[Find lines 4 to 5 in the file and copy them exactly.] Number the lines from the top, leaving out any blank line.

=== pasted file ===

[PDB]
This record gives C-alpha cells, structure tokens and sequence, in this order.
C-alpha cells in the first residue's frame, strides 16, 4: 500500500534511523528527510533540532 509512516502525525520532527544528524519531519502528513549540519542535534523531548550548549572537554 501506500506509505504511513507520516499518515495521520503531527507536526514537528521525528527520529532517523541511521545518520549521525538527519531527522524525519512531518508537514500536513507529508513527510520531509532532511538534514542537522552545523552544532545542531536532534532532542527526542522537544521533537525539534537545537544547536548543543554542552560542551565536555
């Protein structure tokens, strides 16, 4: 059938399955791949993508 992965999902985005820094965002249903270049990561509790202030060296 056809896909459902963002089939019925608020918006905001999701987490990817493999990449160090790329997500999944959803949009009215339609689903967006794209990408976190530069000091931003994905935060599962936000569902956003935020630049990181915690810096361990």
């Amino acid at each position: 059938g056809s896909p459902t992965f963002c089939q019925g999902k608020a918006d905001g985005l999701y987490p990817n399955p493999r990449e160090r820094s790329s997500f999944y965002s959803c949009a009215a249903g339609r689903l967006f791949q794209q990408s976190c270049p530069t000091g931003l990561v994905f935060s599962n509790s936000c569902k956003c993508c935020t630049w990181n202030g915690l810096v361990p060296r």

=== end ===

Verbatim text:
């Protein structure tokens, strides 16, 4: 059938399955791949993508 992965999902985005820094965002249903270049990561509790202030060296 056809896909459902963002089939019925608020918006905001999701987490990817493999990449160090790329997500999944959803949009009215339609689903967006794209990408976190530069000091931003994905935060599962936000569902956003935020630049990181915690810096361990």
């Amino acid at each position: 059938g056809s896909p459902t992965f963002c089939q019925g999902k608020a918006d905001g985005l999701y987490p990817n399955p493999r990449e160090r820094s790329s997500f999944y965002s959803c949009a009215a249903g339609r689903l967006f791949q794209q990408s976190c270049p530069t000091g931003l990561v994905f935060s599962n509790s936000c569902k956003c993508c935020t630049w990181n202030g915690l810096v361990p060296r």